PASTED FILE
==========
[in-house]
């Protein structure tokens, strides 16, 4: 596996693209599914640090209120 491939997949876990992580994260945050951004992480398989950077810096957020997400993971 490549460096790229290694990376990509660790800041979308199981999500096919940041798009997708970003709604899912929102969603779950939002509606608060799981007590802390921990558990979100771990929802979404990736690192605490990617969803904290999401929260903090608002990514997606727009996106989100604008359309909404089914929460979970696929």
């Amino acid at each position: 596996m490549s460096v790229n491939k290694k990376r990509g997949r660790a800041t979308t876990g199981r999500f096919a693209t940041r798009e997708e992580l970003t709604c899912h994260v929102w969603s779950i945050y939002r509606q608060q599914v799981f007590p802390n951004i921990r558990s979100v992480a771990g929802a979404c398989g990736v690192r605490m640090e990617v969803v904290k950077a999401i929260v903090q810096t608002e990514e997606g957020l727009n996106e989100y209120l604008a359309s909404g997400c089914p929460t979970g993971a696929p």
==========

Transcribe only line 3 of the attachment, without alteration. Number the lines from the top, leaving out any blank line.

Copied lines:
């Amino acid at each position: 596996m490549s460096v790229n491939k290694k990376r990509g997949r660790a800041t979308t876990g199981r999500f096919a693209t940041r798009e997708e992580l970003t709604c899912h994260v929102w969603s779950i945050y939002r509606q608060q599914v799981f007590p802390n951004i921990r558990s979100v992480a771990g929802a979404c398989g990736v690192r605490m640090e990617v969803v904290k950077a999401i929260v903090q810096t608002e990514e997606g957020l727009n996106e989100y209120l604008a359309s909404g997400c089914p929460t979970g993971a696929p």